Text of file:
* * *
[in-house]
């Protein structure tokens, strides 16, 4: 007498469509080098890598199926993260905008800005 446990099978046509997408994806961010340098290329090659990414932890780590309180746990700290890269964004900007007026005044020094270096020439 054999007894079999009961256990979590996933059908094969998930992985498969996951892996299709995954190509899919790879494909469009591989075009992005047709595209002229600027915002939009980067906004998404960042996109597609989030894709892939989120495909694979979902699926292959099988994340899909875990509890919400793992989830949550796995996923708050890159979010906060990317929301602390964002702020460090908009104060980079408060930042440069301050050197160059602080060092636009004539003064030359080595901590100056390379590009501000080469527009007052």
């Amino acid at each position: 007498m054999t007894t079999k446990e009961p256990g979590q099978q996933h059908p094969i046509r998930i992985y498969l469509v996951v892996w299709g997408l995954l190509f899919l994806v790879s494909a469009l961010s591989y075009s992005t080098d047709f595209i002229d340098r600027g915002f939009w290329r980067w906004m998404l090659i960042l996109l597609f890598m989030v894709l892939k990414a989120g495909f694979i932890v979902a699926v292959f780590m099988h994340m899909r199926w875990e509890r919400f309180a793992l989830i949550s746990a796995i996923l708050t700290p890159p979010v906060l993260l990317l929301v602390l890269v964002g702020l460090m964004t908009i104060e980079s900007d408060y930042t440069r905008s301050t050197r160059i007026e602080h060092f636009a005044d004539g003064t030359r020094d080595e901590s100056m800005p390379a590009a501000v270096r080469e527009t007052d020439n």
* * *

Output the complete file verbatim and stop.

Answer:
[in-house]
């Protein structure tokens, strides 16, 4: 007498469509080098890598199926993260905008800005 446990099978046509997408994806961010340098290329090659990414932890780590309180746990700290890269964004900007007026005044020094270096020439 054999007894079999009961256990979590996933059908094969998930992985498969996951892996299709995954190509899919790879494909469009591989075009992005047709595209002229600027915002939009980067906004998404960042996109597609989030894709892939989120495909694979979902699926292959099988994340899909875990509890919400793992989830949550796995996923708050890159979010906060990317929301602390964002702020460090908009104060980079408060930042440069301050050197160059602080060092636009004539003064030359080595901590100056390379590009501000080469527009007052």
């Amino acid at each position: 007498m054999t007894t079999k446990e009961p256990g979590q099978q996933h059908p094969i046509r998930i992985y498969l469509v996951v892996w299709g997408l995954l190509f899919l994806v790879s494909a469009l961010s591989y075009s992005t080098d047709f595209i002229d340098r600027g915002f939009w290329r980067w906004m998404l090659i960042l996109l597609f890598m989030v894709l892939k990414a989120g495909f694979i932890v979902a699926v292959f780590m099988h994340m899909r199926w875990e509890r919400f309180a793992l989830i949550s746990a796995i996923l708050t700290p890159p979010v906060l993260l990317l929301v602390l890269v964002g702020l460090m964004t908009i104060e980079s900007d408060y930042t440069r905008s301050t050197r160059i007026e602080h060092f636009a005044d004539g003064t030359r020094d080595e901590s100056m800005p390379a590009a501000v270096r080469e527009t007052d020439n």